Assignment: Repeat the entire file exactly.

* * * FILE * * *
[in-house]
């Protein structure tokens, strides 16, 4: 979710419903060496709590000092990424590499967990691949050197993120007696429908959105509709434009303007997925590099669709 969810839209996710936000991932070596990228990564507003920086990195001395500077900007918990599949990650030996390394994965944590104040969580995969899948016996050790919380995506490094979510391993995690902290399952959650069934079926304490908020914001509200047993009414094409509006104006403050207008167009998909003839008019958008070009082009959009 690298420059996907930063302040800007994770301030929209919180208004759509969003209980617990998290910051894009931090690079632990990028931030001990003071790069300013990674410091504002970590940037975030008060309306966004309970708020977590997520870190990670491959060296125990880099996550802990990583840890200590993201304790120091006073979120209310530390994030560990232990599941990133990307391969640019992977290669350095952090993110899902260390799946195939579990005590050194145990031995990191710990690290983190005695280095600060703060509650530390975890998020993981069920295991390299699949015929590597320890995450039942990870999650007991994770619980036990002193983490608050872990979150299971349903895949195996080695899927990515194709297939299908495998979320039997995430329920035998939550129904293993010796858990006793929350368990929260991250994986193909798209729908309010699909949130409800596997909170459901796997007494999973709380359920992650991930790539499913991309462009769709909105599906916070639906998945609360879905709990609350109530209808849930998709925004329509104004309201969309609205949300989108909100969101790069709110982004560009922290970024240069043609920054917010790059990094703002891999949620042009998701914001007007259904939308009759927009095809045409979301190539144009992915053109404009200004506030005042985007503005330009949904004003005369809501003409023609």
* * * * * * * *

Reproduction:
[in-house]
């Protein structure tokens, strides 16, 4: 979710419903060496709590000092990424590499967990691949050197993120007696429908959105509709434009303007997925590099669709 969810839209996710936000991932070596990228990564507003920086990195001395500077900007918990599949990650030996390394994965944590104040969580995969899948016996050790919380995506490094979510391993995690902290399952959650069934079926304490908020914001509200047993009414094409509006104006403050207008167009998909003839008019958008070009082009959009 690298420059996907930063302040800007994770301030929209919180208004759509969003209980617990998290910051894009931090690079632990990028931030001990003071790069300013990674410091504002970590940037975030008060309306966004309970708020977590997520870190990670491959060296125990880099996550802990990583840890200590993201304790120091006073979120209310530390994030560990232990599941990133990307391969640019992977290669350095952090993110899902260390799946195939579990005590050194145990031995990191710990690290983190005695280095600060703060509650530390975890998020993981069920295991390299699949015929590597320890995450039942990870999650007991994770619980036990002193983490608050872990979150299971349903895949195996080695899927990515194709297939299908495998979320039997995430329920035998939550129904293993010796858990006793929350368990929260991250994986193909798209729908309010699909949130409800596997909170459901796997007494999973709380359920992650991930790539499913991309462009769709909105599906916070639906998945609360879905709990609350109530209808849930998709925004329509104004309201969309609205949300989108909100969101790069709110982004560009922290970024240069043609920054917010790059990094703002891999949620042009998701914001007007259904939308009759927009095809045409979301190539144009992915053109404009200004506030005042985007503005330009949904004003005369809501003409023609």